The big story of upstart Moderna Therapeutics

Two days ago, Moderna Therapeutics, a biotech startup in Cambridge, Mass., announced that it had raised $450 million in new funding, which is the largest financing ever for a private biotech company. The company has secured more than $950 million since its founding in 2011 by Flagship Venture.

Many biotech companies have raised large amounts of money, but nothing can quite match Moderna. Even Juno Therapeutics, the primary player in the field of CAR-T cell immunotherapy, raised only $176 million in its Series A round last year.

A Boston Magazine article[1] tells the early story about Moderna. The story began in 2006, when Shinya Yamanaka’s lab generated induced pluripotent stem cells (iPSCs) from adult cells by retrovirus-mediated transfection of four transcription factors (Oct3/4, Sox2, c-Myc, and Klf4)[2]. Yamanaka was awarded the Nobel Prize for Physiology or Medicine for the discovery iPSCs.

However, Yamanaka’s process may cause unintended mutations[3], posing big challenges on a practical application in patients. Derrick Rossi at Harvard University decided to overcome this hurdle. They used synthetic mRNA instead of DNA to induce stem cells[4]. Since RNA does not integrate into the genome, so it wouldn’t bring a cancer risk. Time magazine cited Rossi’s discovery of RNA-induced pluripotent stem cells (RiPSCs) as one of the top 10 medical breakthroughs of 2010.

Rossi‘s colleague, Tim Springer, is a scientist with business wise. Previously, Springer founded LeukoSite which successfully developed alemtuzumab and bortezomib. LeukoSite was acquired by Millennium Pharmaceuticals for $635 million in December 1999.

Springer arranged for Rossi an appointment with Robert Langer who is one of history’s most prolific inventors in medicine. It is said that if you are going to start a biotech company in Boston, you go to Bob Langer. Langer is the most cited engineer in history with 1,280 articles and 1,050 patents. Undoubtedly, Langer is a dream for many young scientists.

Langer is a very busy man with three pages of meeting schedule per day. It is said that Langer may answer seven emails on a single trip to and from the bathroom. Springer and Rossi were lucky because Langer gave them two hours.

Rossi was not the first to try to insert mRNA into a cell to express proteins. But it doesn’t matter, because exogenous RNA could activate innate immune system[5], producing significant cellular toxicity. Rossi’s breakthrough was a modified RNA to overcome innate antiviral responses. This is a much bigger discovery with commercial value than RiPSCs itself.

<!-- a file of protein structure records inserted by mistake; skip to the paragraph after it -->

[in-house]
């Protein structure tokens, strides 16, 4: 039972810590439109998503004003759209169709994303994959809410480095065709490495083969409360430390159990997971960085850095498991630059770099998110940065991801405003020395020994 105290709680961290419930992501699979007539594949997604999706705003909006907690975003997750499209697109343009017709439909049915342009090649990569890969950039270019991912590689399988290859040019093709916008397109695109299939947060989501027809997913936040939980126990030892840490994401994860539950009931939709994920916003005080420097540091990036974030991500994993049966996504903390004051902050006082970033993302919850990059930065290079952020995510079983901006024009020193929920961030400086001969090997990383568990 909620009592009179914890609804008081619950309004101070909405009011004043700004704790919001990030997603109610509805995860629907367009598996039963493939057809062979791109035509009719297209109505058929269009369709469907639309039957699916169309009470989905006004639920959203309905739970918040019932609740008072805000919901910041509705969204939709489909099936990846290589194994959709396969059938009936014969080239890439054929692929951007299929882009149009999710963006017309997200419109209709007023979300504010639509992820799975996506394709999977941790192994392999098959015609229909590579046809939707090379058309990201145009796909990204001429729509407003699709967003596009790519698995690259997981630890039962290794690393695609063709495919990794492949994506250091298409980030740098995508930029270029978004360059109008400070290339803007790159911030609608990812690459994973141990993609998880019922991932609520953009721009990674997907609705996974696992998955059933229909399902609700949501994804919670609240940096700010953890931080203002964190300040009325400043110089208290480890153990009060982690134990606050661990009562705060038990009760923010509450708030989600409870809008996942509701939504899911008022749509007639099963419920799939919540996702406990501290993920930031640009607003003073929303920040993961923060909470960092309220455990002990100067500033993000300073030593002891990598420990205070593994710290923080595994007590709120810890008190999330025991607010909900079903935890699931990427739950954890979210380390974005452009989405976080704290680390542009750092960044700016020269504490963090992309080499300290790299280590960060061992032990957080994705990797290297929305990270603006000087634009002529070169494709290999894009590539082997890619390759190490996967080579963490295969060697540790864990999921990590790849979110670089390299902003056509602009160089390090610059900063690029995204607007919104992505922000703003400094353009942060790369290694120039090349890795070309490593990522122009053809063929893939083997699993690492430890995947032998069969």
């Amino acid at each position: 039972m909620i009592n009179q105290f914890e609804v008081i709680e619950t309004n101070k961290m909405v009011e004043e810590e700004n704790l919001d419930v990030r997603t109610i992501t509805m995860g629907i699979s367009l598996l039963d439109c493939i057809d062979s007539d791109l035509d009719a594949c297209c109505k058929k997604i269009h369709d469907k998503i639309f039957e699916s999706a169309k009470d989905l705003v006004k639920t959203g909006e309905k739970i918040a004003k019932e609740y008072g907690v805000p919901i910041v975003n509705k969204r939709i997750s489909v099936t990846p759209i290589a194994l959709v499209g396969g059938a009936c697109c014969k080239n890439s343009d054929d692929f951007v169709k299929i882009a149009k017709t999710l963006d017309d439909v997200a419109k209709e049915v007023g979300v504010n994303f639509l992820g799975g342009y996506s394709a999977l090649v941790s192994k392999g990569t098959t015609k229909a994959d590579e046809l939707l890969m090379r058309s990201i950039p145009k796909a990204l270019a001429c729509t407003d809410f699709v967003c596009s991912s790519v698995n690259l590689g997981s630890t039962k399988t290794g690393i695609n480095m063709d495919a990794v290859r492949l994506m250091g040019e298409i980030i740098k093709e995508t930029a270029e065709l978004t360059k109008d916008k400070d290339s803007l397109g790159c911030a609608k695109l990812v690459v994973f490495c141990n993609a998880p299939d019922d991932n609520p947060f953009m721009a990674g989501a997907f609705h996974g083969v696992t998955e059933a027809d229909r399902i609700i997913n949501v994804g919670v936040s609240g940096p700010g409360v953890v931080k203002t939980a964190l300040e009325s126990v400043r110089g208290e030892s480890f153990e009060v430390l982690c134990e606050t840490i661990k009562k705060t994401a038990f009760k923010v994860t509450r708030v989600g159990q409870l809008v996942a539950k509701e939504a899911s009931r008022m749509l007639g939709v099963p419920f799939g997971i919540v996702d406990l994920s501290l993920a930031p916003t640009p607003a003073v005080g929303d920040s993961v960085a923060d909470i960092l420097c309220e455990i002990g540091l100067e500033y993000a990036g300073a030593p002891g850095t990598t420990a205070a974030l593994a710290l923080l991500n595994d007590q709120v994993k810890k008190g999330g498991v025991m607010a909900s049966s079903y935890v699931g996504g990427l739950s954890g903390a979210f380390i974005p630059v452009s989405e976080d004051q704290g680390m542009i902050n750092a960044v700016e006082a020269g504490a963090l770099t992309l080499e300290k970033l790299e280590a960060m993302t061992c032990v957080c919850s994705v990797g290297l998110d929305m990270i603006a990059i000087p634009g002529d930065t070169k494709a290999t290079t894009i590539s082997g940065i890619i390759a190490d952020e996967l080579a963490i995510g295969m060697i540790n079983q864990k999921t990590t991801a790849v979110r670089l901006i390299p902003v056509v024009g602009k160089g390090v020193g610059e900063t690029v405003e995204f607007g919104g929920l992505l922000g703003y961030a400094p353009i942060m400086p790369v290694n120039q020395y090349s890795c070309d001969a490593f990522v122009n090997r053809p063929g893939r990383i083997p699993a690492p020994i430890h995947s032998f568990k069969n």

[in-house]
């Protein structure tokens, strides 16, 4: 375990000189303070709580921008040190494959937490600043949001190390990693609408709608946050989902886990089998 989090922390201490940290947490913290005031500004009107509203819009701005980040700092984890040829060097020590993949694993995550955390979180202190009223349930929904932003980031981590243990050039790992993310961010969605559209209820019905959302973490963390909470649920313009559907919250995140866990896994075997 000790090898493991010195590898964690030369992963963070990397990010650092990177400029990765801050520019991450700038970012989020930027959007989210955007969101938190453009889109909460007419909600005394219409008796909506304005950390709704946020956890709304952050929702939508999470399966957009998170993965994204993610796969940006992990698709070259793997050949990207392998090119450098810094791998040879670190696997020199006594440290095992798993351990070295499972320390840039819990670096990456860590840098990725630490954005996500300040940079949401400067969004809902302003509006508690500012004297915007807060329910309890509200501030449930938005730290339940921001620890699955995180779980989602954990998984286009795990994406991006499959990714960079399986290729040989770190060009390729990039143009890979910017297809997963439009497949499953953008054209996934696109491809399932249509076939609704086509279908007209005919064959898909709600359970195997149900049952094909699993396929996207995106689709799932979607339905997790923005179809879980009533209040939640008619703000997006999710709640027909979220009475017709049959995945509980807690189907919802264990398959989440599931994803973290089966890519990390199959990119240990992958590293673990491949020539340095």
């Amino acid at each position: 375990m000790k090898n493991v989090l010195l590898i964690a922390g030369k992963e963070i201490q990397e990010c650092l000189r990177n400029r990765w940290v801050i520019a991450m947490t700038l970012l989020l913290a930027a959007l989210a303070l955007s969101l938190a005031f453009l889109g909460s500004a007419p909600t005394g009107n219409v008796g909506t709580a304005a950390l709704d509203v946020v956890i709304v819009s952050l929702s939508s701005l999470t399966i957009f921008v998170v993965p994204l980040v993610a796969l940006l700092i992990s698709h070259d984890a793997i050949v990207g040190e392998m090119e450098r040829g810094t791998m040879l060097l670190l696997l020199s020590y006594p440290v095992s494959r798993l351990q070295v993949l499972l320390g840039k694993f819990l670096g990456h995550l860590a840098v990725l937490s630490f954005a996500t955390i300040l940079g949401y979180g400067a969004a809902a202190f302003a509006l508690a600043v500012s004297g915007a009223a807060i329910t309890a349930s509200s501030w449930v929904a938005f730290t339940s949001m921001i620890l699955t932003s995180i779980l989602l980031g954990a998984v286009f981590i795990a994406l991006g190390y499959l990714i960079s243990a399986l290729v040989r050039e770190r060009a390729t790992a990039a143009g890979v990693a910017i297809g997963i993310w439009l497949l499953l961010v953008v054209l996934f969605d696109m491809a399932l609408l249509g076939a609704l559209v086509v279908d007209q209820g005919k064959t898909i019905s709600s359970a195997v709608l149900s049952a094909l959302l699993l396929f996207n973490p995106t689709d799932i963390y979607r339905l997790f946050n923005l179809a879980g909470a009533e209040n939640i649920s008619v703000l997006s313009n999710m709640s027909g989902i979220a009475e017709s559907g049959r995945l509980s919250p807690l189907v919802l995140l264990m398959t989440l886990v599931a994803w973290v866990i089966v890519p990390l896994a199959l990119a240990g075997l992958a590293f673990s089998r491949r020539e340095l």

Three days later, Rossi make another presentation at Flagship Ventures. With the backing of Flagship Venture, Moderna was founded and more experts wanted in.

For example, Moderna’s CEO, Stephane Bancel, was previously CEO of bioMérieux, a world leader in the diagnostics industry with €2.5 billion market capitalization and more than 6,000 employees. Moderna Scientific Advisory Board Chairman, Jack Szostak, was the winner of the 2009 Nobel Prize for Physiology or Medicine.

Moderna is creating injectable mRNA molecules to produce proteins missing in patients with a certain genetic defect. The great advantage of mRNA therapy is avoiding the cancer risks traditionally associated with gene therapy. What’s more, it is not a one-time therapy like gene therapy, which means patients would have to keep buying Moderna’s procucts.

Here is a Nature Biotech paper[6] written by Moderna’s academic co-founders. Direct intramyocardial injection of a mixture of synthetic modified RNA (modRNA) and transfection agent (RNAiMAX, Invitrogen) successfully repaired and regenerated damaged heart tissue in mice.

Here is an illustrated comparison of RNA therapy and gene therapy[7]. RNA-treated mice showed improved survival with decreased side effects, such as leaky blood vessels and edema.

Moderna has partnerships with AstraZeneca (NYSE: AZN), Alexion Pharmaceuticals (NASDAQ: ALXN), and Defense Advanced Research Projects Agency. Those deals gave Moderna $365 million in cash, and plenty more to accrue in milestones. The company has $800 million in cash after this new financing. What a crazy upstart.

Moderna has no plans to file for an initial public offering anytime soon, but the 145-employee company plans immediate expansion including the addition of more than 100 employees. The company currently has 45 preclinical programs: 29 of AstraZeneca, 7 of Alexion, and 9 of its own.

Moderna is adding an entirely new drug category to the pharmaceutical industry. If successful, RNA therapy will be used to treat dozens of hard-to-treat diseases. While completely unproven in humans, it is really a promising idea.

[1] http://www.bostonmagazine.com/health/article/2013/02/26/moderna-therapeutics-new-medical-technology/

[2] Cell. 2006, 126(4), 663-676.

[3] Nature. 2011, 471(7336), 63-67.

[4] Cell Stem Cell. 2010, 7(5), 618-630.

[5] Science. 2004, 303(5663), 1529-1531.

[6] Nat Biotechnol. 2013, 31(10), 898-907.

[7] Nat Biotechnol. 2013, 31(10), 891-892.

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